GF: With the extra capacity we have space for more detail and analysis per episode, and we have more energy.
VN: But less Red Bull. That’s an upside or a downside, depending on perspective.
CE: I’ve become more reliant on caffeine under quarantine, weirdly enough. Maybe because I can’t go out to do stuff to pep me up.
V: I miss the pre-recording 7/11 ritual. That was nice.
CE: Yeah, I do too.
VN: But I don’t miss coming from bloody Barangaroo to the station in peak hour traffic.
GF: We can go late if we want to, because the bed’s right there.
VN: That’s the biggest benefit. Letting the episodes go as long as they want isn’t a strain.
CE: And we can start at 7:30 in the morning, for example, something we’d only do during Sydney Film Festival.
GF: I do miss the energy of doing live episodes, which has an energy and slight adrenaline to it that changes the nature of discussion. I think it’s still very active.
CE: It will be nice to go back and do live again.
VN: Just for the thrill of it and the danger. Touching other things that other people have touched.
What have been your own isolation watching habits? Re-watching old favourites? Getting to things you have been meaning to?
GF: The nature of what’s going on has changed the nature of the films I usually watch. Its not just that I wouldn’t watch movies like ‘Contagion,’ about disasters. I’m more inclined to watch happier, upbeat films.
CE: I’ve been watching a lot of light comedies as well actually.
VN: The Tim Burton re-watch really drew attention to the pleasures of an easy watch. We could breeze through his whole filmography really easily. There’s no strain.
GF: It’s not just what the listeners want, but also what we want right now. I’m so good for it.
VN: I think that applies to a lot of people. I don’t think we want heavy cinema at the moment. I don’t want to be intellectually engaged.
GF: I don’t mind being light right now. I just don’t need heavy.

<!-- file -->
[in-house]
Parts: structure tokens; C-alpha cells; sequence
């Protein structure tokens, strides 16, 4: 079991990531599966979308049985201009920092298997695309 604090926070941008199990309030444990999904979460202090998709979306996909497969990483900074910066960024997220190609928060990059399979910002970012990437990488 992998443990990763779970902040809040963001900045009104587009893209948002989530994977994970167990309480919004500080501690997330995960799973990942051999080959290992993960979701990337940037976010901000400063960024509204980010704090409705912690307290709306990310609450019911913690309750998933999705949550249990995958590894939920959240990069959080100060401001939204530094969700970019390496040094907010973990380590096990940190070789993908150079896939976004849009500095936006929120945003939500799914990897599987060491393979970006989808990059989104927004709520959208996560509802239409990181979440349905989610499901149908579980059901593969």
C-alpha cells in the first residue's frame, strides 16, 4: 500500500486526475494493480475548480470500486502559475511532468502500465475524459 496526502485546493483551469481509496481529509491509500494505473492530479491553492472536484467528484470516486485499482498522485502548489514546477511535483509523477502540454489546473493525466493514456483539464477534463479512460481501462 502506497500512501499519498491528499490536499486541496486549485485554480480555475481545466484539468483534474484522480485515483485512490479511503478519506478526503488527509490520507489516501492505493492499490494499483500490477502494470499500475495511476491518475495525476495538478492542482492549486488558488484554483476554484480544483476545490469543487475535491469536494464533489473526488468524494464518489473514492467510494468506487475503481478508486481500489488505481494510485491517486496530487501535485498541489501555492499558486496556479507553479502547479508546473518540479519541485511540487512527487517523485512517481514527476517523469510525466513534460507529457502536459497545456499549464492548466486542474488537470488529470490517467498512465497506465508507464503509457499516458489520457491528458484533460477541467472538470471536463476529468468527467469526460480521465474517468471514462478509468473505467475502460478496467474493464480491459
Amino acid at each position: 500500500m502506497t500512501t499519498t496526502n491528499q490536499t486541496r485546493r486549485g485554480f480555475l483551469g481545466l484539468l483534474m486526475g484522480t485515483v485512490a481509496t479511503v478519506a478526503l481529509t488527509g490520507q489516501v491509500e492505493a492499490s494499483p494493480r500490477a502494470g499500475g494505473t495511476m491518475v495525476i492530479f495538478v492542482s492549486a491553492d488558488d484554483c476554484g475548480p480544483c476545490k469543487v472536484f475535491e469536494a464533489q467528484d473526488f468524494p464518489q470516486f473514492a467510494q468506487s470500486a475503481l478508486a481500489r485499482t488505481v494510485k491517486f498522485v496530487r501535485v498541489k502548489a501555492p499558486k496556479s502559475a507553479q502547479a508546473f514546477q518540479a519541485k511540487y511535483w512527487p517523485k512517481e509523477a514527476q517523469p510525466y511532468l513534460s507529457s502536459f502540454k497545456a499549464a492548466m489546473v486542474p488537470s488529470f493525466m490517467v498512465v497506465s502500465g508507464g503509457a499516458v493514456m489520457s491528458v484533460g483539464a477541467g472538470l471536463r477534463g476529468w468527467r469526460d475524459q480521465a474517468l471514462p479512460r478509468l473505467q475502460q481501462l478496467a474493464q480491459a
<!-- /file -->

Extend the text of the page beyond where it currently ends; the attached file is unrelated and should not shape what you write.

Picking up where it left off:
VN: Everything is such an emotional burden already that you don’t want to add to that with heavy cinema.
CE: Although, something that’s so heavy that you’re drawn in, like ‘Chinatown,’ I found to be a really good distraction. Or ‘The Conversation.’ Something that’s really involving.
VN: I wouldn’t call that heavy – just something that’s so immersive that I can forget my environment.
GF: On that note, I saw ‘Wake in Fright’ for the first time, and I was stoked.
CE: Being quarantined with family has meant lots of re-watches, because I’m being asked for recommendations.
VN: Yeah, same. My dad has been drawn into watching foreign cinema now!
CE: I’ve actually done more re-watches than I usually do.
VN: I’ve had the time to re-watch a lot of Festival films. During that run, they used to melt together in your brain into one marathon film.
CE: And they deserve more space.
VN: Re-watching critically appraised films, like ‘Portrait of a Lady on Fire,’ ‘Synonyms,’ ‘Uncut Gems,’ has solidified them into great films, now that I’ve had the time to appreciate them, giving them the space they deserve.
Whats been the highlights of your lockdown viewing?
GF: Mostly the 40’s, 50’s films we’ve been covering. Also, Saturday night I have two viewing sessions. My sixth session is coming around. Early Saturday night, get together with a few friends on Zoom and watching trashy, dumb , mindless movies, then later in the evening with other friends I watch a happy, sweet movie, like a musical. We’re hoping to keep this going for quite a while.
VN: I really enjoyed revisiting the Bond films. Also seeing ‘Master and Commander.’
CE: I really loved watching ‘The Conversation’ and ‘Chinatown.’
GF: ‘Master and Commander’ and ‘Sleepy Hollow.’ Reminded me of how much I enjoyed first seeing them, and they drew me into their worlds.
CE: We’re all looking forward to re-watching Billy Wilder films for our next episode now.
Anything you wish you hadn’t watched?
GF: I’m glad I haven’t re-watched ‘Contagion,’ as everyone’s been urging me to. Maybe ‘Tiptoes.’
CE: A film with Matthew McConaughey and Kate Beckinsale.
VN: I’m in, you just had to say
GF: That’s what I thought. But… terrible.
What’s the first rule of Film Fight Club?
GF: We had rules and we ditched them.
CE: Like and subscribe. On Twitter and Facebook. Subscribe on iTunes, Spotify, anywhere good podcasts are found! The second rule is pick a fight with us, via the aforementioned channels.